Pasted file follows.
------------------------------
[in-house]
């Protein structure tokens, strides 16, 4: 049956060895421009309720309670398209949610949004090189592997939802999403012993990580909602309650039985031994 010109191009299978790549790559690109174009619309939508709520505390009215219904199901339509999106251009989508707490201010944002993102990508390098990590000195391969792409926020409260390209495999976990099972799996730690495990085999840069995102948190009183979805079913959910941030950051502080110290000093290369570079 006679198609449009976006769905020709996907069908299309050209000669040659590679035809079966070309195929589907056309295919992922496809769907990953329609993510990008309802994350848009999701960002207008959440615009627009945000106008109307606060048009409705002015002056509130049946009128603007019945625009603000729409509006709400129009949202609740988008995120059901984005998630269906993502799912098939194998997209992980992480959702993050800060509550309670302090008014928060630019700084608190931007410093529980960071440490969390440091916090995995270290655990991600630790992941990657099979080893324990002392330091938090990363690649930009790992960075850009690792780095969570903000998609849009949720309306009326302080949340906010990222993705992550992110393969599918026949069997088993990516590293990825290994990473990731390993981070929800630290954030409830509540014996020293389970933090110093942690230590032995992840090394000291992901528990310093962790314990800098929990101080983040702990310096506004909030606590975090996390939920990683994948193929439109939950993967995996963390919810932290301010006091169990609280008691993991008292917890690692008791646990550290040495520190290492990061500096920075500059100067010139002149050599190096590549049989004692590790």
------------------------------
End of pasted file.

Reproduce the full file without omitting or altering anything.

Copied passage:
[in-house]
């Protein structure tokens, strides 16, 4: 049956060895421009309720309670398209949610949004090189592997939802999403012993990580909602309650039985031994 010109191009299978790549790559690109174009619309939508709520505390009215219904199901339509999106251009989508707490201010944002993102990508390098990590000195391969792409926020409260390209495999976990099972799996730690495990085999840069995102948190009183979805079913959910941030950051502080110290000093290369570079 006679198609449009976006769905020709996907069908299309050209000669040659590679035809079966070309195929589907056309295919992922496809769907990953329609993510990008309802994350848009999701960002207008959440615009627009945000106008109307606060048009409705002015002056509130049946009128603007019945625009603000729409509006709400129009949202609740988008995120059901984005998630269906993502799912098939194998997209992980992480959702993050800060509550309670302090008014928060630019700084608190931007410093529980960071440490969390440091916090995995270290655990991600630790992941990657099979080893324990002392330091938090990363690649930009790992960075850009690792780095969570903000998609849009949720309306009326302080949340906010990222993705992550992110393969599918026949069997088993990516590293990825290994990473990731390993981070929800630290954030409830509540014996020293389970933090110093942690230590032995992840090394000291992901528990310093962790314990800098929990101080983040702990310096506004909030606590975090996390939920990683994948193929439109939950993967995996963390919810932290301010006091169990609280008691993991008292917890690692008791646990550290040495520190290492990061500096920075500059100067010139002149050599190096590549049989004692590790």